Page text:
USMC_ILBE_lgThis article is more for myself than anyone else, so that I can keep track of my INCH bag contents, and maybe get some outside input. The reason I go with an INCH bag instead of a BOB is that I do not anticipate a singular moment of societal collapse; I expect long-term, gradual changes, and therefore I plan to “bug in”. This INCH bag is a last-ditch contingency plan; if circumstances force me out of my home in such a catastrophic manner that I cannot rebuild or find local relief, I’ll have nowhere in particular to go. The goal with this bag is to facilitate survival until I can find a new, hospitable place to settle.

Though this bag is heavy, I feel that the weight is justified as I’ll need clothing and tools that will keep myself, and possibly others, sustained through dramatic local weather swings ranging from 115°F summer spikes to -15°F winter lows, for an indefinite amount of time. Low pack weight is not so critical as with a BOB, since I have no destination to rush to, but I still cut as much as I can according to my finances, survival knowledge, and within my comfort level of durability and functionality.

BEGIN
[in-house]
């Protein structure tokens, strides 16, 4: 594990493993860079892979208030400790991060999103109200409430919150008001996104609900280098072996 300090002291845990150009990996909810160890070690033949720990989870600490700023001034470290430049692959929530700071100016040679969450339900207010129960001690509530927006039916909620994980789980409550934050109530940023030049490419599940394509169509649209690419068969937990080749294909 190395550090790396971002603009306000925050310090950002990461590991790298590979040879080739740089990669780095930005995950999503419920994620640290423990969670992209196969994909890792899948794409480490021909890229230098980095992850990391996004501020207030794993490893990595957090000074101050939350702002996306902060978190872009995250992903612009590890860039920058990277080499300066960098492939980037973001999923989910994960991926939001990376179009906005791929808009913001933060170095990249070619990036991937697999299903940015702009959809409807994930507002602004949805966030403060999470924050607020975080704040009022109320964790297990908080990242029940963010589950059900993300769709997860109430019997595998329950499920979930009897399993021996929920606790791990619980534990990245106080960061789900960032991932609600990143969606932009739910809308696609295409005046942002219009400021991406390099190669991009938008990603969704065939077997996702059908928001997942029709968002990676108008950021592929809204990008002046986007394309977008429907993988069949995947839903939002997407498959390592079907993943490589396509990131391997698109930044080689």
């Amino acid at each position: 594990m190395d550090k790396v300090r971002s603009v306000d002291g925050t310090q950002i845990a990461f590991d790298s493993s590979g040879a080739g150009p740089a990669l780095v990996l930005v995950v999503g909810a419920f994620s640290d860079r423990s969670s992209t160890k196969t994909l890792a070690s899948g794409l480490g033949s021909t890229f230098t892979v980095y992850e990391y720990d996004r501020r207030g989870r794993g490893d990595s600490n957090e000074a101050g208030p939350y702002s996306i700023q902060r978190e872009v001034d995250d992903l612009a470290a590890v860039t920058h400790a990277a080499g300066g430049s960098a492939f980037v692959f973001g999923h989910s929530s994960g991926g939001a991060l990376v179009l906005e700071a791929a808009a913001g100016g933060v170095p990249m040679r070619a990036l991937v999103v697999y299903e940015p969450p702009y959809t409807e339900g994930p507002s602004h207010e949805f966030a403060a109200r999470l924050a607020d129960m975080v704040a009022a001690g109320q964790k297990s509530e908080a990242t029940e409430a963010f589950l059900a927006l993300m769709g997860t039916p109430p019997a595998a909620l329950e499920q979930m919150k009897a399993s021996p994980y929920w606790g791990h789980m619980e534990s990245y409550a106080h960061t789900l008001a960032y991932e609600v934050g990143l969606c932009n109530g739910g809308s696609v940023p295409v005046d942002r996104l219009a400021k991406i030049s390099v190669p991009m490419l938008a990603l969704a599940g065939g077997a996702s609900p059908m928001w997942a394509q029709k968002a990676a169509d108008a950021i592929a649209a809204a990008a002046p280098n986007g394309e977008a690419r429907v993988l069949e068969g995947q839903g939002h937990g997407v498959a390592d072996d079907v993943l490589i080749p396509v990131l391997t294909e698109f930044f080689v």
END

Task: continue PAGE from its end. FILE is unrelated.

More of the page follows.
This list represents an as-packed state; upon bugging out, some of this equipment will be taken out and used or worn, like boots, clothing, and pistol belt. The bag, therefore, would be lighter in practice and have room for consumables that I forage on the go. Depending on the situation, and as I become more confident with bushcrafting and improvisational skills, I can discard things that I find unnecessary.

Many of these items also double as recreational equipment in normal times, while the building of this bag itself is also something I find quite enjoyable.

  • * denotes an item under consideration for replacement.
  • ? denotes an item under consideration for removal.
  • Firearms are intentionally left unspecified. See here for my recommendation.
  • All weights were obtained firsthand and recorded in an as-packed state.
  • Table is sorted according to placement in pack (a hidden column) for my own convenience
  • Duplicate entries are (usually) intentional and indicate redundant items

“Field equipment is a most excellent hobby to amuse one during the shut-in season. I know nothing else that so restores the buoyant optimism of youth as overhauling one’s kit and planning trips for the next vacation. Solomon himself knew the heart of man no better than that fine old sportsman who said to me ‘It isn’t the fellow who’s catching lots of fish and shooting plenty of game that’s having the good time: it’s the chap who’s getting ready to do it.’ ”

~Horace Kephart, Camping and Woodcraft 1917